Artificial intelligence can potentially help a business better meet the needs of both customers and employees. But how do IT leaders feel about AI and just how do they use it or plan to use it? A survey commissioned by LogMeIn and conducted by IDG in February 2019 reveals how artificial intelligence is earning its way into the business world.
Among the 150 IT leaders polled, 83% said they feel positive about using AI at their organizations, with 49% expressing cautious optimism, and 36% saying they are enthusiastic. Among the respondents, those who work at technology companies were significantly more likely than those in other types of firms to express enthusiasm for AI.
A full 51% of the respondents said they’ve already deployed AI tools somewhere in their organization. Another 20% are actively planning a rollout in the next 12 months, while 28% said they’re currently researching how to incorporate AI in their business. Among these respondents, Among these respondents, 58% said they’re looking at AI as a way to modernize and streamline their operations, while 50% cited a need to keep up with the competition.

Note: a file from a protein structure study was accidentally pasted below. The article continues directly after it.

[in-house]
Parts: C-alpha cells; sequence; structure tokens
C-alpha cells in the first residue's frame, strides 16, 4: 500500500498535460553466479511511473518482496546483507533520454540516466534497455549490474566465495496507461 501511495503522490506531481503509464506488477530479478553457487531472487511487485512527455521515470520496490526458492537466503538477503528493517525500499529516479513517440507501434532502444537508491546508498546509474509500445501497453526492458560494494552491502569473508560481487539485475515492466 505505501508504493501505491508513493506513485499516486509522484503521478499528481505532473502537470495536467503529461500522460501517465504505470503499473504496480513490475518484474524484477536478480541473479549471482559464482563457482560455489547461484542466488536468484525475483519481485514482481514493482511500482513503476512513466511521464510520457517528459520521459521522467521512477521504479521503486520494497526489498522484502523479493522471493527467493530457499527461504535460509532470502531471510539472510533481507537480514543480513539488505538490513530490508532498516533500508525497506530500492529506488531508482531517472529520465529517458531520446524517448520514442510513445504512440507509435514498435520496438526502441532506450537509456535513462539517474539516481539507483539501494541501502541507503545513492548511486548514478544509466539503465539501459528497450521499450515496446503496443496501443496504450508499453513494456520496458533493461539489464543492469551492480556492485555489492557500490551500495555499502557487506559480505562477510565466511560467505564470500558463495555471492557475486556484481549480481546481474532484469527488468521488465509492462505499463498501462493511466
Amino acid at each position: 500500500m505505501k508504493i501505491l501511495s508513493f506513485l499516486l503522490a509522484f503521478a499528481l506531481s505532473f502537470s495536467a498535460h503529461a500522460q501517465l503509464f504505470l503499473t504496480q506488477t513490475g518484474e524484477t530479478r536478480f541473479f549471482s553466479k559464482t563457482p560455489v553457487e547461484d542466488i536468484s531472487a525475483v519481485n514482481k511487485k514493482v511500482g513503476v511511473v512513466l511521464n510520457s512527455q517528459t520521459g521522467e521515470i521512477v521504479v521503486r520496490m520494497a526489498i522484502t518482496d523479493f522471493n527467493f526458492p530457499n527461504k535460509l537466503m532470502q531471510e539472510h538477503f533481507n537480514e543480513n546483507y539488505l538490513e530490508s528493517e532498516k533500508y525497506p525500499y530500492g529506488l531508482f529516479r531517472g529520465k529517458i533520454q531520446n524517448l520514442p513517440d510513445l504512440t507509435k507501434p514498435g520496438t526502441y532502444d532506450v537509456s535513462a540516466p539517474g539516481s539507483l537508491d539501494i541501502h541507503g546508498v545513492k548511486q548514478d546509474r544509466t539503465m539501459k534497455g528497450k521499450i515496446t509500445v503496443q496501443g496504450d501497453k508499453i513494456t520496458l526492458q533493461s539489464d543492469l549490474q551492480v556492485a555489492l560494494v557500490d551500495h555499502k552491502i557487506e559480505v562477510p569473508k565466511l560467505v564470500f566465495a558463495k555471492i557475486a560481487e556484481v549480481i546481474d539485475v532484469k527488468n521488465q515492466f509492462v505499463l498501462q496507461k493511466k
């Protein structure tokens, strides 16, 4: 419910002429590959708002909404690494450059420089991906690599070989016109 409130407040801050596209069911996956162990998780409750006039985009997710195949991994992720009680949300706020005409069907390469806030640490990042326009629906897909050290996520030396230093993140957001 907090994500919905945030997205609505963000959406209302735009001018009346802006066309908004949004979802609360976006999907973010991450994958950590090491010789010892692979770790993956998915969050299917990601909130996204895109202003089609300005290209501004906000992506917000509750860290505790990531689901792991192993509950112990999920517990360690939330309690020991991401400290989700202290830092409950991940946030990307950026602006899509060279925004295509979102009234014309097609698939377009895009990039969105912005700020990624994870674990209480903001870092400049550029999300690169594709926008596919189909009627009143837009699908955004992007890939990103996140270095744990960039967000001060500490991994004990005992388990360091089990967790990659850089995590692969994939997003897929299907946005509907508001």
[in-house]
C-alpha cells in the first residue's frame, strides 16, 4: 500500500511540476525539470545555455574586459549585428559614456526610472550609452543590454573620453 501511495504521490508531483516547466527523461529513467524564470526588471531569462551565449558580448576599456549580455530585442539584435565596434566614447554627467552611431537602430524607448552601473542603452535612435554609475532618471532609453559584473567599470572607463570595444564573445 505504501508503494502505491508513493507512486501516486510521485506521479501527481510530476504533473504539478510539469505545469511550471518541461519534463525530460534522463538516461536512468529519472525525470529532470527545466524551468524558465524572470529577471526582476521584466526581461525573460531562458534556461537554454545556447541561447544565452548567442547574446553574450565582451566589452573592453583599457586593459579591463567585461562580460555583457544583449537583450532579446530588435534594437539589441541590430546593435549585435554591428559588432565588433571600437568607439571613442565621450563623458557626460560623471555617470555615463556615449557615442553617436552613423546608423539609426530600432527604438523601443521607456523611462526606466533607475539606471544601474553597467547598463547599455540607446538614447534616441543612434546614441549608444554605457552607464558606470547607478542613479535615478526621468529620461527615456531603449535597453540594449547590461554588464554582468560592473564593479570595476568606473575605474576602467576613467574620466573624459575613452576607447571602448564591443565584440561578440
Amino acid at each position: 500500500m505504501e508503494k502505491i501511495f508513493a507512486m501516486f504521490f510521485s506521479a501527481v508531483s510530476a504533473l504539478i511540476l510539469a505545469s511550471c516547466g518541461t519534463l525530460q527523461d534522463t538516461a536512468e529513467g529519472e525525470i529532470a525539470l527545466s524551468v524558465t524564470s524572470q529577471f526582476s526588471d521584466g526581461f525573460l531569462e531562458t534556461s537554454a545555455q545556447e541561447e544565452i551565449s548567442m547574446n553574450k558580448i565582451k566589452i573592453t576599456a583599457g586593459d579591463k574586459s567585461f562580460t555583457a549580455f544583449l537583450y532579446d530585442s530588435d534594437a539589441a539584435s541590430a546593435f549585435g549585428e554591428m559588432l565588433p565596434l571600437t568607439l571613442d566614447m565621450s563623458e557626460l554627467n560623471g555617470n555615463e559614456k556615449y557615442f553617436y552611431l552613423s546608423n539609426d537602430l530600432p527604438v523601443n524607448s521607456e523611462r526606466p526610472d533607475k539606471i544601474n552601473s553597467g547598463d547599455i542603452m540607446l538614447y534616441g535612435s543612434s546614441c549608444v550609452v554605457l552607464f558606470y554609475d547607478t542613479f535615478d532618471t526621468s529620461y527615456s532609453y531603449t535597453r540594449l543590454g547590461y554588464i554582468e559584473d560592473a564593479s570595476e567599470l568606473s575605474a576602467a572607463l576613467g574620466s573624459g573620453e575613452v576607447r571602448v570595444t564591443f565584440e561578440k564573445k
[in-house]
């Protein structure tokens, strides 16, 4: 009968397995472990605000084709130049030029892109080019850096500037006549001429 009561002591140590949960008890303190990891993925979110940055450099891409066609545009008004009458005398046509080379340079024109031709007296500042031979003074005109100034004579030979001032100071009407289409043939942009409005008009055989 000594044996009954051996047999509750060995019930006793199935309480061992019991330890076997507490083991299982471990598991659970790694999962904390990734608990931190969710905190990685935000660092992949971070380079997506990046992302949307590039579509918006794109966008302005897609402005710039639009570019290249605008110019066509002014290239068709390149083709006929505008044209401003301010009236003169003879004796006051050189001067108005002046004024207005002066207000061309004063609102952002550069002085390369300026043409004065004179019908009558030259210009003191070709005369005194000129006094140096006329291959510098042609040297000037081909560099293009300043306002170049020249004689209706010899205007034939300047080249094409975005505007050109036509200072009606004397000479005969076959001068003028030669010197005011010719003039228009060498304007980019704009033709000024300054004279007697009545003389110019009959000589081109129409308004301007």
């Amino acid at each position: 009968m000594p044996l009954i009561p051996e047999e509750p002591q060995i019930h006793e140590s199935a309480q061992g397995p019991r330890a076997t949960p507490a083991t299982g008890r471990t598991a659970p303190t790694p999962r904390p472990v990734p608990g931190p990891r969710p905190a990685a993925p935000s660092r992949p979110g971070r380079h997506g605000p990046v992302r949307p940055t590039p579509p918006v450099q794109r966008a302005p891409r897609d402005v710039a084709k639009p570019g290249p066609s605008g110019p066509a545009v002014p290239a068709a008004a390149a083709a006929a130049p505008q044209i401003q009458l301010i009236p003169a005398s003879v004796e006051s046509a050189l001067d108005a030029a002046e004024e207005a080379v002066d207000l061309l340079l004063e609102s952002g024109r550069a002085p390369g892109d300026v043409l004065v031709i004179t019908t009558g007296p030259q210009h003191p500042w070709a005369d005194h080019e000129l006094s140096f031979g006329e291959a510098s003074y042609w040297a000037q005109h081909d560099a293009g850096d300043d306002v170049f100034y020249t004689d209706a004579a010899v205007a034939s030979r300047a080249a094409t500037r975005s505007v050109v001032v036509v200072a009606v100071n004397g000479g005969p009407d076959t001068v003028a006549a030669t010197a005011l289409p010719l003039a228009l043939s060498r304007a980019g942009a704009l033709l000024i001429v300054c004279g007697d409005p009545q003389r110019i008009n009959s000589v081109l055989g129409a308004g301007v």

At organizations that have already implemented AI, 37% said they use these tools to improve their day-to-day operations, 32% reported using AI to enhance their cybersecurity efforts, another 32% said they use AI for R&D, and 31% use it for customer service.
IT leaders also pointed to the potential benefits of AI with their fellow employees. Some 36% said that AI helps satisfy the demands of their users for new technologies, while 35% said AI fills the need for greater accuracy and speed in making decisions. A full 79% said they believe AI technology will help users save time and accomplish more during the workday. Some 74% said they believe AI can help their IT staff collect data to make better decisions about the tools that employees use and the impact of those tools on the organization.
The survey also questioned IT leaders about the role AI can play in communications and collaboration, specifically in meetings. Some 34% of respondents said they believe they’ll be using AI in their meetings a full 12 months from now. Three specific technologies were cited as having the greatest potential to make meetings more productive. Some 45% pointed to predictive technology that alerts people to upcoming meetings, reminds them of tasks, and suggests follow-ups. Some 43% noted AI’s ability to record and transcribe meeting notes. And 34% mentioned virtual assistants and chatbots.
Among the IT leaders interested in using AI for communication and collaboration, 47% said their top priority was integration to ensure that the AI tools work smoothly with their existing systems. Some 39% pointed to security as the biggest priority.
Conducted in March 2019, the survey reached 150 people working in IT as managers or in higher positions at companies with 100 or more employees. The organizations included in the survey were all already using AI technology, planning to adopt it, or had expressed an interest in using it in their business.